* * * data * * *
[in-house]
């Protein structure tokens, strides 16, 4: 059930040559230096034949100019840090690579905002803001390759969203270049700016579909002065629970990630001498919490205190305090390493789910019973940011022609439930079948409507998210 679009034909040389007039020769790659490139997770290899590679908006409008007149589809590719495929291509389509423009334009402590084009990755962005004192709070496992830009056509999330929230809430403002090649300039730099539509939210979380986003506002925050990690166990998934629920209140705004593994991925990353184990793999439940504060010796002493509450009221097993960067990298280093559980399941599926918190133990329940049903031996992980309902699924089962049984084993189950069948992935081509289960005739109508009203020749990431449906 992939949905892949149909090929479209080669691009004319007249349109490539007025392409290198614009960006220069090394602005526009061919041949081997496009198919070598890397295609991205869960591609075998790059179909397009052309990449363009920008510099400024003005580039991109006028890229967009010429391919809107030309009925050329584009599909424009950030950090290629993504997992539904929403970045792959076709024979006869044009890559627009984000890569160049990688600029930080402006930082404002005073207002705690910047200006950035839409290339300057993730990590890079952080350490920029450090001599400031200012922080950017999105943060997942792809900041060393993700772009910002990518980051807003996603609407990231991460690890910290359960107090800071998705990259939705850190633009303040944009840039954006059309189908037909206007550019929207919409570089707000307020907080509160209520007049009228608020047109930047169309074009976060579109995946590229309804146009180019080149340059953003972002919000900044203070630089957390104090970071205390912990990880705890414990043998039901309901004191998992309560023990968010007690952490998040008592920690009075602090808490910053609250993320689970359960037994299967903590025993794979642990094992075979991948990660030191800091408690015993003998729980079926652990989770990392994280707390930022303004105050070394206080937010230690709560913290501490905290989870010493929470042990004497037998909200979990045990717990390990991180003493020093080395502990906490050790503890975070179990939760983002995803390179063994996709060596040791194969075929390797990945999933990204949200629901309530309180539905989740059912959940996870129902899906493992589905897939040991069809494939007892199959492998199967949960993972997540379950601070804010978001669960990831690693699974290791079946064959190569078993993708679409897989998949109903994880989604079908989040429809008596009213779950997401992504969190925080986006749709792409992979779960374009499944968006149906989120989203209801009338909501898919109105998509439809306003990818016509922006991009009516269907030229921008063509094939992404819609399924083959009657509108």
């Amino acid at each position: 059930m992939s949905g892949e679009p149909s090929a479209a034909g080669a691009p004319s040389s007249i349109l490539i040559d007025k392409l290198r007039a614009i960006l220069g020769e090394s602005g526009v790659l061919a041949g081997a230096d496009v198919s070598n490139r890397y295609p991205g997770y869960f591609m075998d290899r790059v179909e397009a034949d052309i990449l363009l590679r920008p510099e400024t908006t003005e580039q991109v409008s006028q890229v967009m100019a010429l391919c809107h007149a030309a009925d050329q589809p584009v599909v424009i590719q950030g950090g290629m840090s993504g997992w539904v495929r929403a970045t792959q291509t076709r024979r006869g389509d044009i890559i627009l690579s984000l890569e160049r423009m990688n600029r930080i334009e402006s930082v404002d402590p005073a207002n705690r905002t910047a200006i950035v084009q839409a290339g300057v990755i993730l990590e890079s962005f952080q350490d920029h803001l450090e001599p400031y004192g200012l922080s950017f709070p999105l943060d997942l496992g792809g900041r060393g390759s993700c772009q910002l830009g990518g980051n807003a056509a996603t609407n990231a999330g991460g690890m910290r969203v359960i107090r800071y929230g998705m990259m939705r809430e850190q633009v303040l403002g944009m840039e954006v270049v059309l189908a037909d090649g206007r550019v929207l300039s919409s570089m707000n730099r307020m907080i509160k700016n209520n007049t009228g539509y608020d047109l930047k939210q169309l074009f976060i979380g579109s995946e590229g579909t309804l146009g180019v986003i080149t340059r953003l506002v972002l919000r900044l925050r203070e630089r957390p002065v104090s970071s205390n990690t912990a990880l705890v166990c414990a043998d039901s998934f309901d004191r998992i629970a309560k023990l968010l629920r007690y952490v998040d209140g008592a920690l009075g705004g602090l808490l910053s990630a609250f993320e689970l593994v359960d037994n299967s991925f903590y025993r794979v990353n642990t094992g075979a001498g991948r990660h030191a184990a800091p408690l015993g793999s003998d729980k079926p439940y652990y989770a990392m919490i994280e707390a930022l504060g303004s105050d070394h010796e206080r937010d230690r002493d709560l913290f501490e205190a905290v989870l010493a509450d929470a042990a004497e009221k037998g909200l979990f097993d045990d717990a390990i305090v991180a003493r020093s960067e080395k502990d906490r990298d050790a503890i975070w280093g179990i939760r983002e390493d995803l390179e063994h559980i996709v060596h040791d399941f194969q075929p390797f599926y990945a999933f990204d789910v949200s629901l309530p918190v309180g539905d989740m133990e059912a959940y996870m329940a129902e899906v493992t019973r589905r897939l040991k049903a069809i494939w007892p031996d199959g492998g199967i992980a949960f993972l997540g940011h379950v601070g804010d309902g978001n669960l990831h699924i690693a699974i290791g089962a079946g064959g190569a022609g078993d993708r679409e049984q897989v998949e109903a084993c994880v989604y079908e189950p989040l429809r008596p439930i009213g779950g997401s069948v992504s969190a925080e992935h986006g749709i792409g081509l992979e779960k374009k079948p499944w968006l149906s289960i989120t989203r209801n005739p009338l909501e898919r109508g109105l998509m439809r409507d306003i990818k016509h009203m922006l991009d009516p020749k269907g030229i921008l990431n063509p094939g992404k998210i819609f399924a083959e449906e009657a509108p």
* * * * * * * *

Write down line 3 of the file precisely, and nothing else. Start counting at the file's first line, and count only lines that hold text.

């Amino acid at each position: 059930m992939s949905g892949e679009p149909s090929a479209a034909g080669a691009p004319s040389s007249i349109l490539i040559d007025k392409l290198r007039a614009i960006l220069g020769e090394s602005g526009v790659l061919a041949g081997a230096d496009v198919s070598n490139r890397y295609p991205g997770y869960f591609m075998d290899r790059v179909e397009a034949d052309i990449l363009l590679r920008p510099e400024t908006t003005e580039q991109v409008s006028q890229v967009m100019a010429l391919c809107h007149a030309a009925d050329q589809p584009v599909v424009i590719q950030g950090g290629m840090s993504g997992w539904v495929r929403a970045t792959q291509t076709r024979r006869g389509d044009i890559i627009l690579s984000l890569e160049r423009m990688n600029r930080i334009e402006s930082v404002d402590p005073a207002n705690r905002t910047a200006i950035v084009q839409a290339g300057v990755i993730l990590e890079s962005f952080q350490d920029h803001l450090e001599p400031y004192g200012l922080s950017f709070p999105l943060d997942l496992g792809g900041r060393g390759s993700c772009q910002l830009g990518g980051n807003a056509a996603t609407n990231a999330g991460g690890m910290r969203v359960i107090r800071y929230g998705m990259m939705r809430e850190q633009v303040l403002g944009m840039e954006v270049v059309l189908a037909d090649g206007r550019v929207l300039s919409s570089m707000n730099r307020m907080i509160k700016n209520n007049t009228g539509y608020d047109l930047k939210q169309l074009f976060i979380g579109s995946e590229g579909t309804l146009g180019v986003i080149t340059r953003l506002v972002l919000r900044l925050r203070e630089r957390p002065v104090s970071s205390n990690t912990a990880l705890v166990c414990a043998d039901s998934f309901d004191r998992i629970a309560k023990l968010l629920r007690y952490v998040d209140g008592a920690l009075g705004g602090l808490l910053s990630a609250f993320e689970l593994v359960d037994n299967s991925f903590y025993r794979v990353n642990t094992g075979a001498g991948r990660h030191a184990a800091p408690l015993g793999s003998d729980k079926p439940y652990y989770a990392m919490i994280e707390a930022l504060g303004s105050d070394h010796e206080r937010d230690r002493d709560l913290f501490e205190a905290v989870l010493a509450d929470a042990a004497e009221k037998g909200l979990f097993d045990d717990a390990i305090v991180a003493r020093s960067e080395k502990d906490r990298d050790a503890i975070w280093g179990i939760r983002e390493d995803l390179e063994h559980i996709v060596h040791d399941f194969q075929p390797f599926y990945a999933f990204d789910v949200s629901l309530p918190v309180g539905d989740m133990e059912a959940y996870m329940a129902e899906v493992t019973r589905r897939l040991k049903a069809i494939w007892p031996d199959g492998g199967i992980a949960f993972l997540g940011h379950v601070g804010d309902g978001n669960l990831h699924i690693a699974i290791g089962a079946g064959g190569a022609g078993d993708r679409e049984q897989v998949e109903a084993c994880v989604y079908e189950p989040l429809r008596p439930i009213g779950g997401s069948v992504s969190a925080e992935h986006g749709i792409g081509l992979e779960k374009k079948p499944w968006l149906s289960i989120t989203r209801n005739p009338l909501e898919r109508g109105l998509m439809r409507d306003i990818k016509h009203m922006l991009d009516p020749k269907g030229i921008l990431n063509p094939g992404k998210i819609f399924a083959e449906e009657a509108p």